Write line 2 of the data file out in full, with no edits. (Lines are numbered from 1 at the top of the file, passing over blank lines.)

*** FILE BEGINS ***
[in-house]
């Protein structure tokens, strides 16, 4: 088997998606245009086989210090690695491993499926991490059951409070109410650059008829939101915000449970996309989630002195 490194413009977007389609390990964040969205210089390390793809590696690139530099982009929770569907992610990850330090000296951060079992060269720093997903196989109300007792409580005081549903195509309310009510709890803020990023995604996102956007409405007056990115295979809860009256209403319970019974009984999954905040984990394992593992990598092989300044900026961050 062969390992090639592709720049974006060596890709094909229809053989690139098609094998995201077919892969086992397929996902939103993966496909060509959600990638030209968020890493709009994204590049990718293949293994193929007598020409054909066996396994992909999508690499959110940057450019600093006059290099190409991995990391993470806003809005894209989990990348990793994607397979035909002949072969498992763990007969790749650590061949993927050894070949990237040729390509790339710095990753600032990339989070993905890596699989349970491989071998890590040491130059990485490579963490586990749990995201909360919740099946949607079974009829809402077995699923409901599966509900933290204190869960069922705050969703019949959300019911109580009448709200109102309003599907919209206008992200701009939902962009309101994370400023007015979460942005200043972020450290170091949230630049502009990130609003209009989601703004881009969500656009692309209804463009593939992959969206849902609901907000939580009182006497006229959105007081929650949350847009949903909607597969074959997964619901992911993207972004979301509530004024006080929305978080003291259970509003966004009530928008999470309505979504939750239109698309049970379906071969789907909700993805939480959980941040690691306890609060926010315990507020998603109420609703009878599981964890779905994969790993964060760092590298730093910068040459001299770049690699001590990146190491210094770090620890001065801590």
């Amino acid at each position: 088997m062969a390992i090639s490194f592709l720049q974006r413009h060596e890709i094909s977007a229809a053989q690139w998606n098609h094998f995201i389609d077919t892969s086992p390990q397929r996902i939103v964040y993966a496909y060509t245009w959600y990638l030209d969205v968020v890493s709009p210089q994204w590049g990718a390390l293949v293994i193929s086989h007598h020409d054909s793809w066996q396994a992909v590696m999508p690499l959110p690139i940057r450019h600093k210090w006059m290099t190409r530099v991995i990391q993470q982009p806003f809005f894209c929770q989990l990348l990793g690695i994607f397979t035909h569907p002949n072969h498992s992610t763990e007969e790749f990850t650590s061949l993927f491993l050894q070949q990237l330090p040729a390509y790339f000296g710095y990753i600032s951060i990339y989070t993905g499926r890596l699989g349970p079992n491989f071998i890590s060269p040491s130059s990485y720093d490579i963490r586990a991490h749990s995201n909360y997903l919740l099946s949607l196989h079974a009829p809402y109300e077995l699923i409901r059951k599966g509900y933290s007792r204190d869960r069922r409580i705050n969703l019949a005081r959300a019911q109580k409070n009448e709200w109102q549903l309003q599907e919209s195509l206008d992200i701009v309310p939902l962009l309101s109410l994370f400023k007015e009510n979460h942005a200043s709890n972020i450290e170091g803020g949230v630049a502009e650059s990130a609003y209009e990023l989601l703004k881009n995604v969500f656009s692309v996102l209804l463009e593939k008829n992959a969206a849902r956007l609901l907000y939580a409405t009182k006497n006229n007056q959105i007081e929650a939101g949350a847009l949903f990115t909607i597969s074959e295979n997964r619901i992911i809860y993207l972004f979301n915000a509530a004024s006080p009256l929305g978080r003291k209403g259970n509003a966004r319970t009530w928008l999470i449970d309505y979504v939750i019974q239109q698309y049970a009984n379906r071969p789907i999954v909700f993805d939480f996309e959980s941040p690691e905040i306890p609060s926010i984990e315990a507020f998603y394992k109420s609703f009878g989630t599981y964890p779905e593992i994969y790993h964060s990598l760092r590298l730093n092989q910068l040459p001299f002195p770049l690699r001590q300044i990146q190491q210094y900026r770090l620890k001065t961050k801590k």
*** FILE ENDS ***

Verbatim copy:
């Protein structure tokens, strides 16, 4: 088997998606245009086989210090690695491993499926991490059951409070109410650059008829939101915000449970996309989630002195 490194413009977007389609390990964040969205210089390390793809590696690139530099982009929770569907992610990850330090000296951060079992060269720093997903196989109300007792409580005081549903195509309310009510709890803020990023995604996102956007409405007056990115295979809860009256209403319970019974009984999954905040984990394992593992990598092989300044900026961050 062969390992090639592709720049974006060596890709094909229809053989690139098609094998995201077919892969086992397929996902939103993966496909060509959600990638030209968020890493709009994204590049990718293949293994193929007598020409054909066996396994992909999508690499959110940057450019600093006059290099190409991995990391993470806003809005894209989990990348990793994607397979035909002949072969498992763990007969790749650590061949993927050894070949990237040729390509790339710095990753600032990339989070993905890596699989349970491989071998890590040491130059990485490579963490586990749990995201909360919740099946949607079974009829809402077995699923409901599966509900933290204190869960069922705050969703019949959300019911109580009448709200109102309003599907919209206008992200701009939902962009309101994370400023007015979460942005200043972020450290170091949230630049502009990130609003209009989601703004881009969500656009692309209804463009593939992959969206849902609901907000939580009182006497006229959105007081929650949350847009949903909607597969074959997964619901992911993207972004979301509530004024006080929305978080003291259970509003966004009530928008999470309505979504939750239109698309049970379906071969789907909700993805939480959980941040690691306890609060926010315990507020998603109420609703009878599981964890779905994969790993964060760092590298730093910068040459001299770049690699001590990146190491210094770090620890001065801590």